ADDING VALUE TO BIOFUELS PRODUCTION SYSTEMS BASED ON PERENNIAL FORAGES
Location: Cell Wall Biology and Utilization Research
Title: Functional annotation of Fibrobacter succinogenes S85 carbohydrate active enzymes
Research conducted cooperatively with:
Submitted to: Applied Biochemistry and Biotechnology
Publication Type: Peer Reviewed Journal
Publication Acceptance Date: August 16, 2010
Publication Date: February 23, 2011
Citation: Brumm, P., Mead, D., Boyum, J., Drinkwater, C., Gowda, K., Stevenson, D.M., Weimer, P.J. 2011. Functional annotation of Fibrobacter succinogenes S85 carbohydrate active enzymes. Applied Biochemistry and Biotechnology. 163:649-657.
Interpretive Summary: Fibrobacter succinogenes is a bacterium from the rumen that shows one of the highest capacities for degrading cellulose in all of nature. To better understand the source of this capacity, we obtained the whole DNA sequence of this bacterium, then developed cloning and screening methods to characterize individual enzymes responsible for some of the plant fiber-degrading activity. The results will provide new insights to scientists and bioengineers seeking to develop improved enzymes for degradation of cellulose to produce fuels and chemicals from plant biomass.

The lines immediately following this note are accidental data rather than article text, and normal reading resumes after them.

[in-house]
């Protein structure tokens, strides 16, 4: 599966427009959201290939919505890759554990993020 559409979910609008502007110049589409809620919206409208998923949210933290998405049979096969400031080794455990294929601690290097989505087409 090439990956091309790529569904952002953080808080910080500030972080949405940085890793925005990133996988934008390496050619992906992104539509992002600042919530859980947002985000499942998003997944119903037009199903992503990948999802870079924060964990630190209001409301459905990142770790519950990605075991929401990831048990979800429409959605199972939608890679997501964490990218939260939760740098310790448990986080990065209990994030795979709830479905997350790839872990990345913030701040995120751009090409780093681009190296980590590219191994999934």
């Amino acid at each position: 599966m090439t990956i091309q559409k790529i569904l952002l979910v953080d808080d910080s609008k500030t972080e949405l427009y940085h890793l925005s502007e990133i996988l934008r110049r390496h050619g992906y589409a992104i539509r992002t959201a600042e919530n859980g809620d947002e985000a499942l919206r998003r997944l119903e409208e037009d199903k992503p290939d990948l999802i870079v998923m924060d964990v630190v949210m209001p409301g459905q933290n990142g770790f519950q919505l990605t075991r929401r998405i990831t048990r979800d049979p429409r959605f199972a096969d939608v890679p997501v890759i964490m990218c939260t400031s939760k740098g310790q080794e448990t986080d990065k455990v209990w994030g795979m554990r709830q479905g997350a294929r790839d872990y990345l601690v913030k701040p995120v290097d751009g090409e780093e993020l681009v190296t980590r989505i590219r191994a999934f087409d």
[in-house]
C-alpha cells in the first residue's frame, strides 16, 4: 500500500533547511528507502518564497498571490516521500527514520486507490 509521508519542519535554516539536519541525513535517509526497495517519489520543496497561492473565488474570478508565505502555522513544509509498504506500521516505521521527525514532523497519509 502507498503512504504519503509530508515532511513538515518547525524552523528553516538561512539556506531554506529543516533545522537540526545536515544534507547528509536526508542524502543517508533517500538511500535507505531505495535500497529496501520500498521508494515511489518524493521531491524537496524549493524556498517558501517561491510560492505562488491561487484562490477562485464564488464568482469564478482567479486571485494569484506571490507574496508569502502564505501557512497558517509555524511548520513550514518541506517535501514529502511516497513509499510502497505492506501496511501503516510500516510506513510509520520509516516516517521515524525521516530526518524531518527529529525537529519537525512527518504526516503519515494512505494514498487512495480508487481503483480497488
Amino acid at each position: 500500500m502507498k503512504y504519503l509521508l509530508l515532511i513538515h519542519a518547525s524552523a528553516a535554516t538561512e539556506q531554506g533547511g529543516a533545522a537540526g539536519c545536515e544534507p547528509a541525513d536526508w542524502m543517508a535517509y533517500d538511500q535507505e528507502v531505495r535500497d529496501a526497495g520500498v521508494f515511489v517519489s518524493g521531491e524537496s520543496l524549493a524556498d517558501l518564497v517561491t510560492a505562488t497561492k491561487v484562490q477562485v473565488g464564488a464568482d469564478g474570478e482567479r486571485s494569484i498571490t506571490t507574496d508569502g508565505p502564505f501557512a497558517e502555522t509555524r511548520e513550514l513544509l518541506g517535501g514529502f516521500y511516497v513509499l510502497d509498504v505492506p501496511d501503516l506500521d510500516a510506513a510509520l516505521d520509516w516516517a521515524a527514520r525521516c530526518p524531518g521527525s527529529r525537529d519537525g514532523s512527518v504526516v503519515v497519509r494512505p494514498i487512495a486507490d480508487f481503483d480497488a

Fibrobacter succinogenes is a cellulolytic bacterium that degrades plant cell wall biomass in ruminant animals and is among the most rapidly fibrolytic of all mesophilic bacteria. The complete genome sequence of Fisuc was completed by the DOE Joint Genome Institute in late 2009. Using new expression tools developed at Lucigen and C5-6 Technologies and a multi-substrate screen, 5,760 random shotgun expression clones were screened for biomass-degrading enzymes, representing 2x genome expression coverage. From the screen, 169 positive hits were recorded and 33 were unambiguously identified by sequence analysis of the inserts as belonging to CAZy family genes. Eliminating duplicates, 24 unique CAZy genes were found by functional screening. Several previously uncharacterized enzymes were discovered using this approach and a number of potentially mis-annotated enzymes were functionally characterized. To complement this approach, a high-throughput system was developed to clone and express all the annotated glycosyl hydrolases and carbohydrate esterases in the genome. Using this method, six previously described and five novel CAZy enzymes were cloned, expressed, and purified in milligram quantities.